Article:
Causal Role of Phenomenal Consciousness

Principia: An International Journal of Epistemology 26 (2): 299–312 (2022)
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My account of the causal role of consciousness in a physical world is modeled on Dretske’s celebrated explanation of the causal role of beliefs (something that Dretske himself never offered). First, behavior must be understood as a (broadly individuated) process that begins with some external stimulus causing some neurological event C, and ends with causing a bodily movement M (e.g., the Kennedy assassination is a process that begins with Oswald pulling the trigger at 12:30pm CST on November 23 in 1963 in Dallas, Texas, but only ends half an hour later when Kennedy is pronounced dead at 1 pm CST). The internal neurological event C causes bodily movement M, but only by virtue of being recruited by natural selection to represent the instantiation of some external property F when properly stimulated under normal circumstances. But the reason why C causes M lies in the fact that C represents the instantiation of the external property F. I withdraw my hand from a hot surface because the activation of nociceptive specific neurons in my parietal lobe (together with the activation of neuronal patterns in my motor cortices) was recruited by natural selection to represent the tissue damage in my hand. The activation of nociceptive specific neurons causes my hand to withdraw but for the reason that it represents tissue data at the time that I felt pain in my hand.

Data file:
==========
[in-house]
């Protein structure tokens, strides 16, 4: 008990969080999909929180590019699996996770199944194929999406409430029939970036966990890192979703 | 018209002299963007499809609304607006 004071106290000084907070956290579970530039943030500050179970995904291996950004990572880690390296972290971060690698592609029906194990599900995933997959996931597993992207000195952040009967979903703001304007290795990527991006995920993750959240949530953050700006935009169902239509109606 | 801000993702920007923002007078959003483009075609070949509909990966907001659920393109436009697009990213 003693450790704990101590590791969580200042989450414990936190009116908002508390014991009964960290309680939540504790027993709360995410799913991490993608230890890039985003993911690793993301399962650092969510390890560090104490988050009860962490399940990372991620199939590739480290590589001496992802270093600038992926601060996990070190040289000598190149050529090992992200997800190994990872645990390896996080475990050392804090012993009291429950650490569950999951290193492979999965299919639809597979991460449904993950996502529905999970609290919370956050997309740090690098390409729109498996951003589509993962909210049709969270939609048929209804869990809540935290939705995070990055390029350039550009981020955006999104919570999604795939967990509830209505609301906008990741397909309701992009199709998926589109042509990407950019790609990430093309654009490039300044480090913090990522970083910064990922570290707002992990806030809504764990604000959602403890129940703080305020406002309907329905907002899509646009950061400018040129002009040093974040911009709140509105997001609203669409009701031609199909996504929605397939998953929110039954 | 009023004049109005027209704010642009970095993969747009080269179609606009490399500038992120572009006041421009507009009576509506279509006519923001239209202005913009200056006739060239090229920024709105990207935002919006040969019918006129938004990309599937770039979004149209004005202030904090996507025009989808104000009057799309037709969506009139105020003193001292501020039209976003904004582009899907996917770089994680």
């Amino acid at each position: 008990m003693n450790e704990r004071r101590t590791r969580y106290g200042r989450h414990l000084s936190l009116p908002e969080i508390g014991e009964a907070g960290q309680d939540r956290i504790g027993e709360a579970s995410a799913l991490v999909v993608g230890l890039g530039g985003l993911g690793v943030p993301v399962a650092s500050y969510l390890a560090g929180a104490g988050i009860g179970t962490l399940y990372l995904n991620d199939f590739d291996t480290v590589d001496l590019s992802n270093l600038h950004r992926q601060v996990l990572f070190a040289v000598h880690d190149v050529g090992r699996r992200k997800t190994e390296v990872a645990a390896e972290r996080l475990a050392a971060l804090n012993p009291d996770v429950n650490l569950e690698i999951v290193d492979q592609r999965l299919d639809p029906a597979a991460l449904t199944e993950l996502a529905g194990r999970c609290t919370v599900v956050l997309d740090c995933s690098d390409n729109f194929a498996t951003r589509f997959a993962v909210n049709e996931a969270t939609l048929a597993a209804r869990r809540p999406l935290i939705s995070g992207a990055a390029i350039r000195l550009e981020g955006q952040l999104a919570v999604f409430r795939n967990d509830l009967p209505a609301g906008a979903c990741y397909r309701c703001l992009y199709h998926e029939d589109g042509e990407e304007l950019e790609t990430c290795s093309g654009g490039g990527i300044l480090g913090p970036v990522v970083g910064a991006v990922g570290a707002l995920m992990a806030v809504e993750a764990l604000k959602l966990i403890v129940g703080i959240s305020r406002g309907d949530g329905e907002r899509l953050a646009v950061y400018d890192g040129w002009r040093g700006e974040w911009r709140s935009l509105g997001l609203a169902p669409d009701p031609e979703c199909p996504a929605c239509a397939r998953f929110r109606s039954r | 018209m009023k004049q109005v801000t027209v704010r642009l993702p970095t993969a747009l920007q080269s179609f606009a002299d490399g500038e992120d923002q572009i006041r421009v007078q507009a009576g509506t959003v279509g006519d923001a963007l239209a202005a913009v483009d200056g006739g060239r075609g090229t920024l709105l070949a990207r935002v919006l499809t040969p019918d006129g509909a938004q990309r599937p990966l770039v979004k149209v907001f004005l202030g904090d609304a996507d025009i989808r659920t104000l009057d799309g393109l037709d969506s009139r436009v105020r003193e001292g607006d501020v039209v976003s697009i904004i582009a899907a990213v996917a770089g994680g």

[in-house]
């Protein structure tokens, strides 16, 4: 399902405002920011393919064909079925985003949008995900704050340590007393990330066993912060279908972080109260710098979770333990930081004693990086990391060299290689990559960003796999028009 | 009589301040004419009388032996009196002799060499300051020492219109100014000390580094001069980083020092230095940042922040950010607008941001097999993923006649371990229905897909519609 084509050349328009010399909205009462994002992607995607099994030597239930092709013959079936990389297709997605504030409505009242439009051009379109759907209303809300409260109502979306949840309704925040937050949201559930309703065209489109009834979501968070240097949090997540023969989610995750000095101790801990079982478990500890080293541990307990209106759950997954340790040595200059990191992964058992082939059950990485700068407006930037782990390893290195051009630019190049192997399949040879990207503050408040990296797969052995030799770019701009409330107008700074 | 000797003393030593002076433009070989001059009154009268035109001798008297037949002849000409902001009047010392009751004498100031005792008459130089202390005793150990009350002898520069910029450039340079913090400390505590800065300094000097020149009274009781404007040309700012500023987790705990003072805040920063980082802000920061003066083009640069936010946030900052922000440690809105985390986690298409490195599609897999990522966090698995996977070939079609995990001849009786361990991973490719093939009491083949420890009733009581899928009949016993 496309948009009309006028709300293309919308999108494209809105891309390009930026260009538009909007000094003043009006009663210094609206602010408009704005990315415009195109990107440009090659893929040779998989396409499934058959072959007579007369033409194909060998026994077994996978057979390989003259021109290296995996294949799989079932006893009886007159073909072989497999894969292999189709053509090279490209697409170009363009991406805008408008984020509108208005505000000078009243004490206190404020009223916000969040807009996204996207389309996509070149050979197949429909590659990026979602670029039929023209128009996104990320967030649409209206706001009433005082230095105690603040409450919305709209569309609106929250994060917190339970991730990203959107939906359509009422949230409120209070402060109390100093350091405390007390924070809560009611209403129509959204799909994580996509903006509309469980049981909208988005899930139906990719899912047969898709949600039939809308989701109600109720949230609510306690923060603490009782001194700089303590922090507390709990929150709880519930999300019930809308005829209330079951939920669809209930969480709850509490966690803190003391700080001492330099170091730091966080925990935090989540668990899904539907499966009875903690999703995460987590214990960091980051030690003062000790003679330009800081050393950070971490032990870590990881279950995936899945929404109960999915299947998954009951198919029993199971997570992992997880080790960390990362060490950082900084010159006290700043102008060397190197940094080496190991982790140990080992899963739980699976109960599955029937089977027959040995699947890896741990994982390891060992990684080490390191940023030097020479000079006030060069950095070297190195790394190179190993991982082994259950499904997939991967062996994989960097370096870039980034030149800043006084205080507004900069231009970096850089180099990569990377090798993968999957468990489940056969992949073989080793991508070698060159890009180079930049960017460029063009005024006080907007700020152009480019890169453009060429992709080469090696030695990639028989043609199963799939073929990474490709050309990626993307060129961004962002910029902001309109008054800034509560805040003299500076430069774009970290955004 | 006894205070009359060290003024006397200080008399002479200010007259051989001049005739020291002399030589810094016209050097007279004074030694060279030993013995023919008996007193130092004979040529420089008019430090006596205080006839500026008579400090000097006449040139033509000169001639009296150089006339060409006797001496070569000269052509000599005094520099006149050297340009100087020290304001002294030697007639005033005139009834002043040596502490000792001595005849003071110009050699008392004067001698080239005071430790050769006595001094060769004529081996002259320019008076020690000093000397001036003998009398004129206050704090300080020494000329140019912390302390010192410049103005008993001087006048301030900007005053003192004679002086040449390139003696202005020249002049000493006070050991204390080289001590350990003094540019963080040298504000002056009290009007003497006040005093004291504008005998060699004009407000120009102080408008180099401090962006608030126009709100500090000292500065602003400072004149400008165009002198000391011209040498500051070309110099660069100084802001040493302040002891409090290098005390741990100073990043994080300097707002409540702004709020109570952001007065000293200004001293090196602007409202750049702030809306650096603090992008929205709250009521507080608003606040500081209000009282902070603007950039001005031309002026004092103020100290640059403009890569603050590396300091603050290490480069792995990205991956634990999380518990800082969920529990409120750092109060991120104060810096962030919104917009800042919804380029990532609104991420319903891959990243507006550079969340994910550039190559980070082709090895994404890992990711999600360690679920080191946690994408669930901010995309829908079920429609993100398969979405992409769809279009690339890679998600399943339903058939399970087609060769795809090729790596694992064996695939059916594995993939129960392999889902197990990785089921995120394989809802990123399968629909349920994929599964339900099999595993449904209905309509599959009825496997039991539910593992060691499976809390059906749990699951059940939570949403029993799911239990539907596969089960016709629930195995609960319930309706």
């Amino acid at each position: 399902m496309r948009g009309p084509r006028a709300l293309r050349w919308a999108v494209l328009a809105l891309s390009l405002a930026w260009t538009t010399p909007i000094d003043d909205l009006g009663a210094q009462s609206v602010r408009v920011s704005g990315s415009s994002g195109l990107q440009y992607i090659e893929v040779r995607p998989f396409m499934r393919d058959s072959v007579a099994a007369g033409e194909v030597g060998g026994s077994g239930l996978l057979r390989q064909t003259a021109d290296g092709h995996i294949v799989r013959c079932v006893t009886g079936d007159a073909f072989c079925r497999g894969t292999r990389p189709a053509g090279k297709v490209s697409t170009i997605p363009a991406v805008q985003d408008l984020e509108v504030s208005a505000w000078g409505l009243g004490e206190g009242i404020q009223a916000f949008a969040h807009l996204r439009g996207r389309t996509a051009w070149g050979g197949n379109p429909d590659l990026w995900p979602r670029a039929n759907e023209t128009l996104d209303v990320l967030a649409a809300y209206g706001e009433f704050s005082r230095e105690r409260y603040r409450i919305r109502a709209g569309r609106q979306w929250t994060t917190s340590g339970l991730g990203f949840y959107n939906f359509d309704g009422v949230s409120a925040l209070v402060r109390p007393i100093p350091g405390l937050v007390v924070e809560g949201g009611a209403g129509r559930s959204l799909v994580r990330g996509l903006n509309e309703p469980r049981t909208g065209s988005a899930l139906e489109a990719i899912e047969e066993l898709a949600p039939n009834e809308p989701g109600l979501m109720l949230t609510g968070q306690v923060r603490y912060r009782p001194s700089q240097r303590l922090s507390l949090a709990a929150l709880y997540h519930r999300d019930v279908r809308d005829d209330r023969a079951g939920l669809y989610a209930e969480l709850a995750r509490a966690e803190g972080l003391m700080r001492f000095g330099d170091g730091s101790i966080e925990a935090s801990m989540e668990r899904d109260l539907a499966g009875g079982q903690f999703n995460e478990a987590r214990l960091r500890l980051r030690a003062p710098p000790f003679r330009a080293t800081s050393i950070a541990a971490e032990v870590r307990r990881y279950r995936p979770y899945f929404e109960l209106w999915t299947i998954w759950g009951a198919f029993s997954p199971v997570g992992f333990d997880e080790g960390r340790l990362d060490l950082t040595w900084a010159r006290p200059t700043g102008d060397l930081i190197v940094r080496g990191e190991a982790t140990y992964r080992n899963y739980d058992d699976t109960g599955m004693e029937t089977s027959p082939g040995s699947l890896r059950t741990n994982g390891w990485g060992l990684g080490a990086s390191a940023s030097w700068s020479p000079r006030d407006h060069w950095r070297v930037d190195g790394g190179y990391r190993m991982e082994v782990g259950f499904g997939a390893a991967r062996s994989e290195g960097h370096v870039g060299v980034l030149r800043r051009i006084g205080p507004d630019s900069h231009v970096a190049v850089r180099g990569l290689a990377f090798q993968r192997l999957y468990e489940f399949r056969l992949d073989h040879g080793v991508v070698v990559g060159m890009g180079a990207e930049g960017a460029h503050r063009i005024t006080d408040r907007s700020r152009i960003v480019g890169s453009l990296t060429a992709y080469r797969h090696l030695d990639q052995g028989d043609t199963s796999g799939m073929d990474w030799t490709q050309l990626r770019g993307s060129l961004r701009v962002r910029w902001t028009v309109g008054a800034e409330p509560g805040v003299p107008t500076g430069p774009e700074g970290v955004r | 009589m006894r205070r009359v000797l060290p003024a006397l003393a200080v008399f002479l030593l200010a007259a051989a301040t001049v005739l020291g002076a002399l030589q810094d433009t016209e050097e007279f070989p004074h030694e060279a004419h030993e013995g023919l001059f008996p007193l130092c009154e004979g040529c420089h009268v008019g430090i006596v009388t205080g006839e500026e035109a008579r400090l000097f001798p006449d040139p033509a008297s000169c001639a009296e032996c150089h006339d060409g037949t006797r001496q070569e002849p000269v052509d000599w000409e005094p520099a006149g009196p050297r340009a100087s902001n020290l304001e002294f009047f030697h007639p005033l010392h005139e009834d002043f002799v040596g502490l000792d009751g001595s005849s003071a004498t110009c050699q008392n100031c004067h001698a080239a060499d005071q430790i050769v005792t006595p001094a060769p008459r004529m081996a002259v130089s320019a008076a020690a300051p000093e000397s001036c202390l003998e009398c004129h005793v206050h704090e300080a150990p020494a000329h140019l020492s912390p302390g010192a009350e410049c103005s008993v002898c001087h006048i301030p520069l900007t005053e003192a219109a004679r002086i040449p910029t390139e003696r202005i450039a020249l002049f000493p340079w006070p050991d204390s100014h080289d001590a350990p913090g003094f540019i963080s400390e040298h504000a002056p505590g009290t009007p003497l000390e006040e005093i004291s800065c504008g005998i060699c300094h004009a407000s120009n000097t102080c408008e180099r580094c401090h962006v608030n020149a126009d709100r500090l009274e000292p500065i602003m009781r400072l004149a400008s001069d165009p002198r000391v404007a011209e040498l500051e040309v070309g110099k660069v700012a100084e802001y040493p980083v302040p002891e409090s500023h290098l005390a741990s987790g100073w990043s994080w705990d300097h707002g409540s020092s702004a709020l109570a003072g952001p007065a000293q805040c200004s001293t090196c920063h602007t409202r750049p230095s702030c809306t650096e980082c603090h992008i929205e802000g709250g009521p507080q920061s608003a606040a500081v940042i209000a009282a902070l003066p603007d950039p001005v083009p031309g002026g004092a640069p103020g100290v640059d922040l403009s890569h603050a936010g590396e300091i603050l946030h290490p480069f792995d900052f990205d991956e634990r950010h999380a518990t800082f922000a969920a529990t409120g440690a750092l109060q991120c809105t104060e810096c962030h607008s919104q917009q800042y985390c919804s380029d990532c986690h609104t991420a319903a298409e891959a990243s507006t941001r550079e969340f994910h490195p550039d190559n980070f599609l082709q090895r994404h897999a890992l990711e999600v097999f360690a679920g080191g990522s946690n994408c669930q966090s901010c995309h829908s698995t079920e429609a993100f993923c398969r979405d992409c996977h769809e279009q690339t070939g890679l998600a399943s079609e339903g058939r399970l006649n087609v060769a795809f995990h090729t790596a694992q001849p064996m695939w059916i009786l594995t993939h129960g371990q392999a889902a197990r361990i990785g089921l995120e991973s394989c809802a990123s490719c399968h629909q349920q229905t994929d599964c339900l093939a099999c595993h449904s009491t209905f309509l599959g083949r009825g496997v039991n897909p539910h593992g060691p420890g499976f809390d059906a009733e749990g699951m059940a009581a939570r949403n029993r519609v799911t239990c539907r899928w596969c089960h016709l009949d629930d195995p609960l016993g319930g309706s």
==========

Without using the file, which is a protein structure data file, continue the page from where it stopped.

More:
Author's Profile

Roberto Horácio De Pereira
Federal University of Rio de Janeiro


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